MICRORNA REGULATION OF PHOSPHOLIPID HOMEOSTASIS IN ALZHEIMER'S DISEASE PATHOGENESIS

Project Details

Description

Background The ApoE4 genotype is the strongest genetic risk factor for developing AD. However, themechanisms that underlie this link between ApoE4 genotype and SAD are not well understood.Objective/Hypothesis The objectives are to understand the molecular underpinnings of the associationbetween ApoE4-specific changes in miRNA profile and ApoE4-induced brain phospholipid dysregulation whichleads to ApoE4 increased susceptibility to develop SAD. Our recent findings demonstrate that ApoE proteinsare critical determinants of brain phospholipid homeostasis and that the ApoE4 isoform is dysfunctional in thisprocess. We have found that the levels of PIP2 are reduced in human and mouse brains of ApoE4 carriers, andin primary neurons expressing ApoE4 alleles when compared to those levels in ApoE3 counterparts. Thesechanges are secondary to increased expression of a PIP2 degrading enzyme, the phosphoinositol phosphatasesynaptojanin 1 (synj1), in ApoE4 carriers. Genetic reduction of synj1 in ApoE4 mice restores PIP2 levels andmore importantly, rescues AD-related cognitive deficits. These findings are the first to link synj1 and PIP2homeostasis to the pathogenic effects of ApoE4 in sporadic AD. Further studies suggest that ApoE4 behaveslike the ApoE null conditions, which fails to degrade synj1 mRNA efficiently unlike ApoE3 does. We have alsofound that the levels of miR195 and miR374 are significantly lowered in ApoE4 mouse (9-12 months of age)and human brains (MCI and early AD subjects) compared to those in non-ApoE4 counterparts. Over-expression of miR195 but not miR374 in ApoE4 treated neurons reduces synj1 protein expression. Moreover,we have found that disruption of ApoE binding to its receptors LRP1 or genetic knockdown of LRP1 abolishesApoE-induced changes in miR195/synj1 pathways. Therefore, we hypothesize that ApoE3 binds to LRP1 toup-regulate miR195 expression which subsequently modulates synj1 mRNA degradation rate and synj1expression levels in the brain. In ApoE4 neurons and brains, decreased levels of miR195 may contribute to thereduced degradation rate of synj1 mRNA, thereby increasing synj1 protein expression and reduce brain PIP2levels. These changes may contribute to ApoE4-associated synaptic and cognitive dysfunction.Rationale/Experimental Design In this application, we will study the effects of specific miRNA changes onApoE4-associated phospholipid dyshomeostasis, synaptic dysfunction as well as cognitive dysfunction (aim 1).We will determine if elevating miR195 (which are low in ApoE4 mouse brains when compared to ApoE3counterparts) by intraventricular injection of viral-containing miRNAs, can correct phospholipiddyshomeostasis, and rescue synaptic and cognitive deficits in ApoE4 mice without and with AD transgenicbackground in vivo. We will also determine if inhibiting miR195 by antagomirs in ApoE3 mouse brains withoutAD transgenic background can result in phospholipid dysregulation and subsequent synaptic and cognitivedeficits, similarly to what we observed in ApoE4 mice. We propose to deliver miRNA-containing viral packagesor miRNA antagomirs to hippocampal regions of 3-month old mice, and to determine their cognitive function at6-9 months of age, as well as spine morphology and brain PIP2 homeostasis at 9-month of age. In aim 2, wepropose to determine the signaling pathways that link ApoE isoforms to LRP1 leading to changes in miR195and synj1 which contribute to ApoE4-related deficits. We propose to determine effects of miR195 on synj1transcript by luciferase assays, to identify binding motifs of synj1 3’-UTR regions for miR195, to determine thedownstream signal pathways from ApoE receptors to changes in miRNA and synj1 expression, and to identifykey drives and candidate genes important in regulating brain phospholipid homeostasis and cognitive functionafter miRNA manipulations in ApoE mouse brains using NGS data assembly and network prediction analysis.Relevance/Impact The studies proposed in this application could help us design therapeutic interventions forthe treatment of AD targeting at brain lipid homeostasis and ApoE4 through microRNA regulation.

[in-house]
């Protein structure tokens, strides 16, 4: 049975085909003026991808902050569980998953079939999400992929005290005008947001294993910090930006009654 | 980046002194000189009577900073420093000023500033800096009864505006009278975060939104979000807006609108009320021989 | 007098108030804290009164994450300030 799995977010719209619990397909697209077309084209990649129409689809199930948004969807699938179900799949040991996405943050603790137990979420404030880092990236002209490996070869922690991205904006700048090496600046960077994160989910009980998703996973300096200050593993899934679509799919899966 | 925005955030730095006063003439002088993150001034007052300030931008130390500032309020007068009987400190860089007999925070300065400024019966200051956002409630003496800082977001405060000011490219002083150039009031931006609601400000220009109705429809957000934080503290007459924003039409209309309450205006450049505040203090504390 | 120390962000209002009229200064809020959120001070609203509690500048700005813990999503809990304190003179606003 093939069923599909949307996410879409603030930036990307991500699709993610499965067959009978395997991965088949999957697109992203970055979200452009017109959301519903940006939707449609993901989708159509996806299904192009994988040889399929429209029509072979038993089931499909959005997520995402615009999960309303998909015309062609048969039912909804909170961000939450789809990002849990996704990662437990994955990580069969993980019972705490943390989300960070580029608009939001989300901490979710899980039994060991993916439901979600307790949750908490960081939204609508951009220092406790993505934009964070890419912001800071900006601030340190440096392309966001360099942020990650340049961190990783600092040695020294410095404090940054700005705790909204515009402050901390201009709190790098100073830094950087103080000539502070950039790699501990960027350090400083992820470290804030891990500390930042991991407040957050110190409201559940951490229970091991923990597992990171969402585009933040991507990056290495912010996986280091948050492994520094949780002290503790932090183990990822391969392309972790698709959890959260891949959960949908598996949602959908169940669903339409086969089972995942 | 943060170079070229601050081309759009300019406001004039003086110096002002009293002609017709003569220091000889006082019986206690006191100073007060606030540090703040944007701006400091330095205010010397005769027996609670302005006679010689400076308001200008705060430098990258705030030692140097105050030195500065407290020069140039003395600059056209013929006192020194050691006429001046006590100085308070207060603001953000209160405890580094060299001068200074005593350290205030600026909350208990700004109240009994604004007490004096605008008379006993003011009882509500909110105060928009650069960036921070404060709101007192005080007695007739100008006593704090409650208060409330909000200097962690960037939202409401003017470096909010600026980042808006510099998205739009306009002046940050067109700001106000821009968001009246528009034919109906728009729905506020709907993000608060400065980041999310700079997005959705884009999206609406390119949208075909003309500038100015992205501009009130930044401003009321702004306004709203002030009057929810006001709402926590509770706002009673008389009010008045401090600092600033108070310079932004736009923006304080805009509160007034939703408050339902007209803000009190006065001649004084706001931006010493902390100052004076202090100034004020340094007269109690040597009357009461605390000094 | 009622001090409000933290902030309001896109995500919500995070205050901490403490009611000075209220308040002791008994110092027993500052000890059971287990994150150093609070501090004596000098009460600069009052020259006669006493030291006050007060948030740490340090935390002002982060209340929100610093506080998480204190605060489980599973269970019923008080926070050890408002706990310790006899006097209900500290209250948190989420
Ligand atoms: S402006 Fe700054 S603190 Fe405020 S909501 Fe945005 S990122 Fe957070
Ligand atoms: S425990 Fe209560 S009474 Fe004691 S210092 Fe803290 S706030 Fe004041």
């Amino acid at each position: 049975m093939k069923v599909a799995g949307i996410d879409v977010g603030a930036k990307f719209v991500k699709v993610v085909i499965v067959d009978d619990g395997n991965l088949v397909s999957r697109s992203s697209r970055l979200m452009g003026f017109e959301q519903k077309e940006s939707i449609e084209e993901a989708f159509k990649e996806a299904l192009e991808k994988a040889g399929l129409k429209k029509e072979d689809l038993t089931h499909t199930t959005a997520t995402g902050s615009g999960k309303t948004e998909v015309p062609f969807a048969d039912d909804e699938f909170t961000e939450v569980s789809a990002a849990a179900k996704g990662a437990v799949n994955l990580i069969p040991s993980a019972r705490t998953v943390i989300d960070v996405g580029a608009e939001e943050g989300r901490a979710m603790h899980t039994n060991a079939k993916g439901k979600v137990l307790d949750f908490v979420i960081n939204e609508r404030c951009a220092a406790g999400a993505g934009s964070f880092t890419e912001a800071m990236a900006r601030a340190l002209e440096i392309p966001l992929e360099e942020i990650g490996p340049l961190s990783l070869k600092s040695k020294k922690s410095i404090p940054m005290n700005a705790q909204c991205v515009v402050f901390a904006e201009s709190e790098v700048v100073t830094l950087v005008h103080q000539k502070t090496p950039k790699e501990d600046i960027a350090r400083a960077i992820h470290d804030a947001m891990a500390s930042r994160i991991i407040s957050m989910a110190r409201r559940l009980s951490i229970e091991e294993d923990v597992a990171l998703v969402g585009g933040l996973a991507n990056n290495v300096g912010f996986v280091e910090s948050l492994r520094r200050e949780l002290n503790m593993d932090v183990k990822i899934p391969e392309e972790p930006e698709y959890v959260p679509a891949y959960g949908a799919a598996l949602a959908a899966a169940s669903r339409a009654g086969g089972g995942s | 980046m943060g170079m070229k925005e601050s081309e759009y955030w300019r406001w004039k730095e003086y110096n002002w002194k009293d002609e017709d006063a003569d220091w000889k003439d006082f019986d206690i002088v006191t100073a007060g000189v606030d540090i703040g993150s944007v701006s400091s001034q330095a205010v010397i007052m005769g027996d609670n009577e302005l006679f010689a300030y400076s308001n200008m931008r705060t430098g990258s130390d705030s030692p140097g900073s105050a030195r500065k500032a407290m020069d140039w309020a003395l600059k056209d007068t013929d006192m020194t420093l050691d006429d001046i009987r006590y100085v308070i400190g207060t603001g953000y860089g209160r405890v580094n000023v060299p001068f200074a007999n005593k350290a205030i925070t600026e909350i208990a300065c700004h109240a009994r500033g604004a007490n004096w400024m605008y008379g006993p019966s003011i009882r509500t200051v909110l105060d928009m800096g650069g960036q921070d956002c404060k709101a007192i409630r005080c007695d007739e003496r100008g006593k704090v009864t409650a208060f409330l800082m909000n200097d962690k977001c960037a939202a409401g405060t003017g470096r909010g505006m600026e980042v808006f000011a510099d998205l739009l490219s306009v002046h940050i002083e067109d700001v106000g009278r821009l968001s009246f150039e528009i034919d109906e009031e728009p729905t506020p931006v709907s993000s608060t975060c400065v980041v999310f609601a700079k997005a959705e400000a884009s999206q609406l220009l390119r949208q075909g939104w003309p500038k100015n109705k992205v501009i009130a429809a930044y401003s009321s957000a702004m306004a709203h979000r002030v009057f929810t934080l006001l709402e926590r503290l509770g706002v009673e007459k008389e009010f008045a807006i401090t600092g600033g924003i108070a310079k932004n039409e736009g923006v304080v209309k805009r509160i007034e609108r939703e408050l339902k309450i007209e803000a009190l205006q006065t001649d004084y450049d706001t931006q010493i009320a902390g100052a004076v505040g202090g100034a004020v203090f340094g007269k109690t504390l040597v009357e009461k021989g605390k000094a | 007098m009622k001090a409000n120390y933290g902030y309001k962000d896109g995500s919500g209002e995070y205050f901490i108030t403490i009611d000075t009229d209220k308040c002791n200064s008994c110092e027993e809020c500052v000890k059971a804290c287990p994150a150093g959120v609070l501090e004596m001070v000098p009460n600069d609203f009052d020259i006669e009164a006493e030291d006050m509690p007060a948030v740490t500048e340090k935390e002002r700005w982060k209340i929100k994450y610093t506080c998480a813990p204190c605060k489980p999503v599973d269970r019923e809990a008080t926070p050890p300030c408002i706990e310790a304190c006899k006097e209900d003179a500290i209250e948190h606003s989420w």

StatusFinished
Effective start/end date1/07/1730/06/21

Funding

  • U.S. Department of Veterans Affairs: $150,000.00

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